But what happens if a person doesn’t have a local in this sense? Berry assumes that since the local is essential to human beings and their interaction, that every person has some local to which they belong, the way the Eskimos belong to Alaska, or the way Berry belongs to some land in Kentucky (he is cautious, wisely, to say his local is not the state of Kentucky).
Motivated by a similar thought, I often sought to find my local in my Indian background, in the culture and modes of life of my family. This is intuitive, since, as Berry highlights, the family is central to this kind of a conception of community. But unlike, Berry, who when he sought the local through his family hit upon the farm land of Kentucky on which he was raised, and on which his children and grandchildren were raised, when I – as someone who immigrated in childhood – sought the local in my life, there was no community in Berry’s sense to fall back on. Berry’s sense of community is a synthesis of family, culture, neighbors and kin, and land, where each of these is inseparably connected to each other. But in my case, as in that of immigrants, these did in fact become separated. I realized intuitively since I was about 11, which is when I moved from India to America, that, due to the move to America, there was a kind of schism in my life which was irreconcilable: for it is the schism of my family culture from its land, and so a schism in my community (in Berry’s sense of that term).
Berry is critical of capitalism from the perspective of the native. It is fascinating to read an articulate, highly educated white man in the role of a native, but there is no denying it: the power of Berry’s writing comes from the fact that he writes as a native in a way that is genuine and true to his life. From this perspective, Berry sees capitalism as the outside force which is disrupting his community’s way of life. So the only choice for him is to double down on his community and resist the face-less imperialist march of the market.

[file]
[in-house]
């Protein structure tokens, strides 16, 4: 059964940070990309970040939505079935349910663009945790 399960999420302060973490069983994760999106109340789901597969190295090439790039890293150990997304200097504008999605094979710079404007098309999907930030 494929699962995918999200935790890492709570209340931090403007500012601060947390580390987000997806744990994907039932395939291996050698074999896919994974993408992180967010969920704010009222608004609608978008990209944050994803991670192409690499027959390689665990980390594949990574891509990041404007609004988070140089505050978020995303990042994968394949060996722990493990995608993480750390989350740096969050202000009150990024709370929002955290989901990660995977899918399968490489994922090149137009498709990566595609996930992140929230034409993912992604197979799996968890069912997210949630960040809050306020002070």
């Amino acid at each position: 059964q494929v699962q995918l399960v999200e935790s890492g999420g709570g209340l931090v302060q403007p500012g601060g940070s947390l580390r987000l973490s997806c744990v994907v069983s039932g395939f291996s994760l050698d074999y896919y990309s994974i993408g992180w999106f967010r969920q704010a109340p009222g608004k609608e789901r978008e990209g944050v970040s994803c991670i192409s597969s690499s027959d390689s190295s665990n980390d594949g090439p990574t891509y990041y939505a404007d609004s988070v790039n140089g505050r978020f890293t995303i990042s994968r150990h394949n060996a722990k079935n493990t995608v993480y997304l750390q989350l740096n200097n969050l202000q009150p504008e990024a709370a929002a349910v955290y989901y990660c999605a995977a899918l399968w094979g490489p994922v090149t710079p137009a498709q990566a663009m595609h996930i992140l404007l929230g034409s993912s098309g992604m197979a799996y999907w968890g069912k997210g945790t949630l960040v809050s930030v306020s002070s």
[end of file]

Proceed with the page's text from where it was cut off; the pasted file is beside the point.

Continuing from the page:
However, a child of immigration in the modern sense is someone who grew up in capitalism in the sense of never being connected to pre-capitalist land (this is certainly true not only of immigrants). Even as a white person, Berry can speak as a native because there is a land that he is native to (though, that obviously raises all sorts of questions regarding Native-Americans). But even as a brown person, there is no land that I am native to in that sense. Berry traces a lineage between himself and his parents – a continuity to their shared land. I have no such lineage with my parents. The land they were part of for 45 years before immigrating is one which I mainly relate to through family remembrances which take place in the suburbs of New York City.
So this puts me, along with many others of all races, in an interesting position: a proponent of community, as against the Enlightenment conception of a displaced universality, who nonetheless lacks a community in that sense.
There is an intellectual analogue to the physical land which characterizes Berry’s community. We might call this the intellectual dimension of one’s community. It is in this sense that Anscombe, McIntyre and others travel back to Aristotle as a way of reclaiming the intellectual dimension of their community. The same with Dreyfus and Kelly with the Homeric Greeks. This is possible because, in a rather broad sense, these thinkers identify their land with the West in general. But what happens when a person does not, and cannot, identify with any piece of land (or hemisphere)? What can that person go back to?